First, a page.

Tuition campaign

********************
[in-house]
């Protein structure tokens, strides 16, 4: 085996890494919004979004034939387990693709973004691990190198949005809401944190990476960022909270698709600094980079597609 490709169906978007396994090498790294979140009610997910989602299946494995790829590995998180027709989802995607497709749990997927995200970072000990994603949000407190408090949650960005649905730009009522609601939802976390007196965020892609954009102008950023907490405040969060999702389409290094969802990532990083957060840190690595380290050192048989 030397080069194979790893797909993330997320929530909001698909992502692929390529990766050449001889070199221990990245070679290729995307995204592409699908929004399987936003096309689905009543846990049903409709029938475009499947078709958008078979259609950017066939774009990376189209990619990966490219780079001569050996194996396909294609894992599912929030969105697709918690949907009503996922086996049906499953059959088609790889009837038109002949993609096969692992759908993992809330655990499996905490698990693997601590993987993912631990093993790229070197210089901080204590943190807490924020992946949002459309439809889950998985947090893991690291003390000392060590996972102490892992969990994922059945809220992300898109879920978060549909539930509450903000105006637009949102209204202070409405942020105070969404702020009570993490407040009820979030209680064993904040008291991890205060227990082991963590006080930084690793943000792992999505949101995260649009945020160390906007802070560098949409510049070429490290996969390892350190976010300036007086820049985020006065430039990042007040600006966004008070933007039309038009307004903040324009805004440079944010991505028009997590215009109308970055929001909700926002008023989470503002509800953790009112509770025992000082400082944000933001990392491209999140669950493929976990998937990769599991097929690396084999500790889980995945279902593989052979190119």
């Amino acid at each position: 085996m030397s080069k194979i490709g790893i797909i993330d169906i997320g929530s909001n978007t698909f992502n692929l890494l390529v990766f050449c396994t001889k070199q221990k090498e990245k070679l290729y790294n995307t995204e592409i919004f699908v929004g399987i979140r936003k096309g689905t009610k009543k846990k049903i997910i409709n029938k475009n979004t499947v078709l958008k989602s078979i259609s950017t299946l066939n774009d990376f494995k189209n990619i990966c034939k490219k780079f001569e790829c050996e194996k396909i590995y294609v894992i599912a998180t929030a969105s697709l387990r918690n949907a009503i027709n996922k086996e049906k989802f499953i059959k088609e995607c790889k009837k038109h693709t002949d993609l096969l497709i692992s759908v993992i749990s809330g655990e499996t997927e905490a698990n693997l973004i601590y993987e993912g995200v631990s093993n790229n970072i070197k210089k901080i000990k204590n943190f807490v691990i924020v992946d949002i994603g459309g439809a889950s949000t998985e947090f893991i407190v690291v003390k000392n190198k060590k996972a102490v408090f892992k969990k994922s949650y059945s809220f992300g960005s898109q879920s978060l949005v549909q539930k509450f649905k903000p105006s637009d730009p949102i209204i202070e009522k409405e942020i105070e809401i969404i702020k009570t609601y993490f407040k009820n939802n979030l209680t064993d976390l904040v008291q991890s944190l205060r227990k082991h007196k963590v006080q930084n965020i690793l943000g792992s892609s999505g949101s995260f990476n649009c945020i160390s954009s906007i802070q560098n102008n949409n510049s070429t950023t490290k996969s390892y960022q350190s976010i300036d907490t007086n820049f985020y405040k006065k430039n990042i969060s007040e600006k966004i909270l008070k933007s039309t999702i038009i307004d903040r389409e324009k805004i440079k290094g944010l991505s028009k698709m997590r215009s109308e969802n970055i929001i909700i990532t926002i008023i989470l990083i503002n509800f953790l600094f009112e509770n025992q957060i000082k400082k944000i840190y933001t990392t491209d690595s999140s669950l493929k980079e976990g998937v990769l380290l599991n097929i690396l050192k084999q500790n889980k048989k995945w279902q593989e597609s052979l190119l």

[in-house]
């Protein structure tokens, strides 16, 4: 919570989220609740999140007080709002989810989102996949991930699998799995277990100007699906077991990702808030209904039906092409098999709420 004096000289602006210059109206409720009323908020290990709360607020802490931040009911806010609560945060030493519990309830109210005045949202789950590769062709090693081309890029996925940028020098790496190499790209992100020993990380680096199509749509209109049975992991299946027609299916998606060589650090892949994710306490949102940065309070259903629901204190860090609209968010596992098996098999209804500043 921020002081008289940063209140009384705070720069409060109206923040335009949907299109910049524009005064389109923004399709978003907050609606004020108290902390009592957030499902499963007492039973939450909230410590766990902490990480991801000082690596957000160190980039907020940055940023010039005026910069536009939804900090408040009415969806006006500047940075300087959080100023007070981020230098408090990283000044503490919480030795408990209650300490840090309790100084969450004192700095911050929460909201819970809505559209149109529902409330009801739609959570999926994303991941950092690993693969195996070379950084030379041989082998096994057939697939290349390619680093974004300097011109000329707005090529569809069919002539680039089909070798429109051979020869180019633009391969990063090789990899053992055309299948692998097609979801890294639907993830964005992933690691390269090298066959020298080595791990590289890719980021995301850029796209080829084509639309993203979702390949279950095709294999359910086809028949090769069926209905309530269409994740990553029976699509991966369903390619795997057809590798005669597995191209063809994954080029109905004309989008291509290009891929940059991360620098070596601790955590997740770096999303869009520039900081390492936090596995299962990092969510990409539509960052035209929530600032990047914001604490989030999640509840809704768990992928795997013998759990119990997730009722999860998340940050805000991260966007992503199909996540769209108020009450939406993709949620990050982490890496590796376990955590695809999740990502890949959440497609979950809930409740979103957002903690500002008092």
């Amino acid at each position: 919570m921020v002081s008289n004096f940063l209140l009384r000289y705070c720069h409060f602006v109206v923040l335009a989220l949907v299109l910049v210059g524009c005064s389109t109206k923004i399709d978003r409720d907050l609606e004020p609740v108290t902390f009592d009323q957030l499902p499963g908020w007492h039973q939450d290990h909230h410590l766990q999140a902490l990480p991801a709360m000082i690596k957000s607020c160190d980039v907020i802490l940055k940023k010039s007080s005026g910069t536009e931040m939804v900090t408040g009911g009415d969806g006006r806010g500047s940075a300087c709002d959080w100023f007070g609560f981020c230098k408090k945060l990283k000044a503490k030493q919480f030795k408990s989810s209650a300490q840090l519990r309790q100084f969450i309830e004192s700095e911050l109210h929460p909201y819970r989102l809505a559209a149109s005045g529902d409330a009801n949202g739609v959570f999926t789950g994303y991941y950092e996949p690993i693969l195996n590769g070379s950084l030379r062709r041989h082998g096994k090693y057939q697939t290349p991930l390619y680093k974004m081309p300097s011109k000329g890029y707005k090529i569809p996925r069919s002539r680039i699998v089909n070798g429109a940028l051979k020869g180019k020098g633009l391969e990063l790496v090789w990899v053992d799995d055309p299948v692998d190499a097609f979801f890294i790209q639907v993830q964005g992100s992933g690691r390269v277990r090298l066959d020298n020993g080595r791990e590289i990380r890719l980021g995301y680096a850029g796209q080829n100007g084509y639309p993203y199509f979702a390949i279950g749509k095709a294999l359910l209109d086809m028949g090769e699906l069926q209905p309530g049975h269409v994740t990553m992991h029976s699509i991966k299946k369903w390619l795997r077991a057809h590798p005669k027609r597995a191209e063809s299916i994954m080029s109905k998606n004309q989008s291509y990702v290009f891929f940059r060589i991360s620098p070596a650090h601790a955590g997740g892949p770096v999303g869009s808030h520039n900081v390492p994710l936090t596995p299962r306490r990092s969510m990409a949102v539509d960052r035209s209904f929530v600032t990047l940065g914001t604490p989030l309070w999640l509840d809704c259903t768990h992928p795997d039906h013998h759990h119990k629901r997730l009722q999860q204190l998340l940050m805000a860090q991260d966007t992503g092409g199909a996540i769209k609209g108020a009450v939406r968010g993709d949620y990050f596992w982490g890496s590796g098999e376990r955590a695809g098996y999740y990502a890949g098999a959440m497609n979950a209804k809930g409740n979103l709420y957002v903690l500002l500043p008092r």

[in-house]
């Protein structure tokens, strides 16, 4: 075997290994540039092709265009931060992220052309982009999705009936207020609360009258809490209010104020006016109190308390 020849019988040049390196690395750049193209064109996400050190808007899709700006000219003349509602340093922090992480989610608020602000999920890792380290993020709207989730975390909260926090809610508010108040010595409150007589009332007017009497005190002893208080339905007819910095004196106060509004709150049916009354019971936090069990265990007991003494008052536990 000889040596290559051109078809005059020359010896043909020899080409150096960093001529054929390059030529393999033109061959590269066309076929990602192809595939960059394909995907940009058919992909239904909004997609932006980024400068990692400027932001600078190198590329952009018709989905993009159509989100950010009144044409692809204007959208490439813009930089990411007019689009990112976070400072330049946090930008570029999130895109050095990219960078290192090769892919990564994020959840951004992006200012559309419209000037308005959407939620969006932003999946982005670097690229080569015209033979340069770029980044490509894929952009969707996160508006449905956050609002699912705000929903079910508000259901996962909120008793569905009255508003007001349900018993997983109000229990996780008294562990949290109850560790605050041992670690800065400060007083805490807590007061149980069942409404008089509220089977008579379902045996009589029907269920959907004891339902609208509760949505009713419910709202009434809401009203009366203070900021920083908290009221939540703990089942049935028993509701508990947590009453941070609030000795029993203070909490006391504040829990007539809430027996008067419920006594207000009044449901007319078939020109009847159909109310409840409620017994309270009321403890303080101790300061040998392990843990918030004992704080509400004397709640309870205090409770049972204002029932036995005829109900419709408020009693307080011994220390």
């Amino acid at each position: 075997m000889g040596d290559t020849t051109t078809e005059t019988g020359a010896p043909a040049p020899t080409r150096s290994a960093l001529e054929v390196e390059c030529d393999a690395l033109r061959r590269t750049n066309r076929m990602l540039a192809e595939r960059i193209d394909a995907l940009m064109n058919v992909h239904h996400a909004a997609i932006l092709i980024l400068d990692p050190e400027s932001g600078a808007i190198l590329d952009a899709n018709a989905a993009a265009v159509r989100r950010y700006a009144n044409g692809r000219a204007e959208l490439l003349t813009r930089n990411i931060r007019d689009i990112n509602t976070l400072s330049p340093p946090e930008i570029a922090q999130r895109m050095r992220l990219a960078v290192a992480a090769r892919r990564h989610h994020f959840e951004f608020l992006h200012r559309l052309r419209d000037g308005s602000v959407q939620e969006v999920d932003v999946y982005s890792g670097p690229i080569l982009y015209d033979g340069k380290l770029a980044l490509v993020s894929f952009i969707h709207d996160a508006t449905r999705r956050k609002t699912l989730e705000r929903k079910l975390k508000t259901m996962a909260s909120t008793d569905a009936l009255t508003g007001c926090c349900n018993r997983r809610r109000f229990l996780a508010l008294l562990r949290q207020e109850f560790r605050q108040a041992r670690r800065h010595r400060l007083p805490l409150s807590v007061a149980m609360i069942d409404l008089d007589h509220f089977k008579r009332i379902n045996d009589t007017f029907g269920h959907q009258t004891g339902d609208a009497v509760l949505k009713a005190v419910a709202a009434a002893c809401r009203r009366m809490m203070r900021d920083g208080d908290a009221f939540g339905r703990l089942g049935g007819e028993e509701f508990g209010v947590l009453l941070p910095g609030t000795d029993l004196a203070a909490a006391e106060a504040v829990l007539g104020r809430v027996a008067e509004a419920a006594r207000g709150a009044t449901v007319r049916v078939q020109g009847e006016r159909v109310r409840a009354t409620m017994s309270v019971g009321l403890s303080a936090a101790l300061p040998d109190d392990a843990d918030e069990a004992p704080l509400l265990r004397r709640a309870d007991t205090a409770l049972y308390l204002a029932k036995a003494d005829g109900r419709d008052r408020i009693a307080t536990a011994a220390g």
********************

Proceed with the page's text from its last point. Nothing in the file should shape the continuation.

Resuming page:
A state-wide campaign to raise funds for TCF Bank Stadium is currently underway. University officials are going county to county in hopes the good people of Minnesota will open up their coffers and help pay for the football stadium. Admirable though this may be, in the face of never-ending tuition increases, the University should put a similar effort forth to raise funds for tuition. Every dollar counts, according to David Crum, associate athletics director of the Golden Gopher Fund. And although he was talking about the stadium construction, the same is true toward tuition. If everyone in Minnesota gives a buck for the stadium and a buck toward tuition, the University would still be $2.9 million short for the stadium, but could pay 510 studentsâÄô in-state tuition this year. If everyone in the state coughed up a shiny green Abe Lincoln, that number goes up to 2,550, or half the freshman class, or the equivalent of putting $730 back into the pocket of every undergrad on campus. University President Bob Bruininks told The Minnesota Daily in a summer issue that heâÄôs âÄúsomewhat disappointed that we didnâÄôt have the ability to drive down tuition more for students.âÄù Bruininks should advocate that private fundraisers like the University of Minnesota Alumni Association undertake similar public efforts to lower tuition as they are for stadium fundraising. The Alumni Association lists âÄúHigh quality public education is essential,âÄù as its first belief. If thatâÄôs really the case it should be peppering the state with tuition, instead of stadium, billboards. The University was created as a land grant institution, a place for the students of Minnesota to receive a college education. ThereâÄôs no reason why the same logic being used to raise funds for the stadium âÄî âÄúthis is your stadium, MinnesotaâÄù âÄî canâÄôt be applied to the University as a whole. This is the stateâÄôs landmark university, producing the stateâÄôs top scholars and professionals. We urge the University to appeal to the people of Minnesota in similarly creative and energetic attempts to keep tuition increases to a minimum next year.